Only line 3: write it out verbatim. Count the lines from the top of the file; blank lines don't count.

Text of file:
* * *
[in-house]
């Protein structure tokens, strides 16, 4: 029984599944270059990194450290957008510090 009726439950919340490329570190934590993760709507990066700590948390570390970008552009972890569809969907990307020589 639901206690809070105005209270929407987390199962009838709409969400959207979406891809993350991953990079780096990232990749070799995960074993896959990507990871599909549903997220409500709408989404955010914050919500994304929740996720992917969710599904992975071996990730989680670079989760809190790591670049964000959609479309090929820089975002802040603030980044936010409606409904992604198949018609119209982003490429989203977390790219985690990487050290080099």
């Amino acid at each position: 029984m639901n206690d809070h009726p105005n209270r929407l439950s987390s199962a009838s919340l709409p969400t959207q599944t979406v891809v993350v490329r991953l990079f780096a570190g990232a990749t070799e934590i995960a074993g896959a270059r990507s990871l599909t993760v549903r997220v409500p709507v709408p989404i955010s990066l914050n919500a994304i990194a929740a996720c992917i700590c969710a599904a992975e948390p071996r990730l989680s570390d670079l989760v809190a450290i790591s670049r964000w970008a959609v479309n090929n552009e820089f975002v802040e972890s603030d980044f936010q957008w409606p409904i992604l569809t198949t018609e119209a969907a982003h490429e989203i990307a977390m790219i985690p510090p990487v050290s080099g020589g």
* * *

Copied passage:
């Amino acid at each position: 029984m639901n206690d809070h009726p105005n209270r929407l439950s987390s199962a009838s919340l709409p969400t959207q599944t979406v891809v993350v490329r991953l990079f780096a570190g990232a990749t070799e934590i995960a074993g896959a270059r990507s990871l599909t993760v549903r997220v409500p709507v709408p989404i955010s990066l914050n919500a994304i990194a929740a996720c992917i700590c969710a599904a992975e948390p071996r990730l989680s570390d670079l989760v809190a450290i790591s670049r964000w970008a959609v479309n090929n552009e820089f975002v802040e972890s603030d980044f936010q957008w409606p409904i992604l569809t198949t018609e119209a969907a982003h490429e989203i990307a977390m790219i985690p510090p990487v050290s080099g020589g």